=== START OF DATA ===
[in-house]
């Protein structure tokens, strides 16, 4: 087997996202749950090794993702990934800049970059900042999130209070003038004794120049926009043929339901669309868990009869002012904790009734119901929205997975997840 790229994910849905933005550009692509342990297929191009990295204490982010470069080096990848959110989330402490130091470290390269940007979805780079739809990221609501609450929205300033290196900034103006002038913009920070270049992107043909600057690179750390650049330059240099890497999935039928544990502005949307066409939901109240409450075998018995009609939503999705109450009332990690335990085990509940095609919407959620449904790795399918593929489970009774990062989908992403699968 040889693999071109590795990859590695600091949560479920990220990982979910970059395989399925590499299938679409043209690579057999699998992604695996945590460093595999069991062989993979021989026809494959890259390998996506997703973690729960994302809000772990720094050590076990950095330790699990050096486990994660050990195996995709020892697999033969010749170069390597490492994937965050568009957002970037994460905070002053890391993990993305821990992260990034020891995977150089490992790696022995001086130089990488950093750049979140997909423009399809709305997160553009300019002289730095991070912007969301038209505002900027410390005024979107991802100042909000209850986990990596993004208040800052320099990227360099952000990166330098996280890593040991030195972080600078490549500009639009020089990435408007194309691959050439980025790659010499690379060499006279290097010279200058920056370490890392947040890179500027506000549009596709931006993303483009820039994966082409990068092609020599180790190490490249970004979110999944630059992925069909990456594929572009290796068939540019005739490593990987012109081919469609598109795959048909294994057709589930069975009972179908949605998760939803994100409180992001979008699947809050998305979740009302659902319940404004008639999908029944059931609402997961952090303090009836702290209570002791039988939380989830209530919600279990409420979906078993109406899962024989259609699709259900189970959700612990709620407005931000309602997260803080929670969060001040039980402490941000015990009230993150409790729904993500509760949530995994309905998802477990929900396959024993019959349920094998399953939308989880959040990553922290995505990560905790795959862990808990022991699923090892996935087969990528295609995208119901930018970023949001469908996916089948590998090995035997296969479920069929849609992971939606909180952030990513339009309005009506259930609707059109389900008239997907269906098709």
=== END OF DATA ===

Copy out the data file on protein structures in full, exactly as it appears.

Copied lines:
[in-house]
């Protein structure tokens, strides 16, 4: 087997996202749950090794993702990934800049970059900042999130209070003038004794120049926009043929339901669309868990009869002012904790009734119901929205997975997840 790229994910849905933005550009692509342990297929191009990295204490982010470069080096990848959110989330402490130091470290390269940007979805780079739809990221609501609450929205300033290196900034103006002038913009920070270049992107043909600057690179750390650049330059240099890497999935039928544990502005949307066409939901109240409450075998018995009609939503999705109450009332990690335990085990509940095609919407959620449904790795399918593929489970009774990062989908992403699968 040889693999071109590795990859590695600091949560479920990220990982979910970059395989399925590499299938679409043209690579057999699998992604695996945590460093595999069991062989993979021989026809494959890259390998996506997703973690729960994302809000772990720094050590076990950095330790699990050096486990994660050990195996995709020892697999033969010749170069390597490492994937965050568009957002970037994460905070002053890391993990993305821990992260990034020891995977150089490992790696022995001086130089990488950093750049979140997909423009399809709305997160553009300019002289730095991070912007969301038209505002900027410390005024979107991802100042909000209850986990990596993004208040800052320099990227360099952000990166330098996280890593040991030195972080600078490549500009639009020089990435408007194309691959050439980025790659010499690379060499006279290097010279200058920056370490890392947040890179500027506000549009596709931006993303483009820039994966082409990068092609020599180790190490490249970004979110999944630059992925069909990456594929572009290796068939540019005739490593990987012109081919469609598109795959048909294994057709589930069975009972179908949605998760939803994100409180992001979008699947809050998305979740009302659902319940404004008639999908029944059931609402997961952090303090009836702290209570002791039988939380989830209530919600279990409420979906078993109406899962024989259609699709259900189970959700612990709620407005931000309602997260803080929670969060001040039980402490941000015990009230993150409790729904993500509760949530995994309905998802477990929900396959024993019959349920094998399953939308989880959040990553922290995505990560905790795959862990808990022991699923090892996935087969990528295609995208119901930018970023949001469908996916089948590998090995035997296969479920069929849609992971939606909180952030990513339009309005009506259930609707059109389900008239997907269906098709």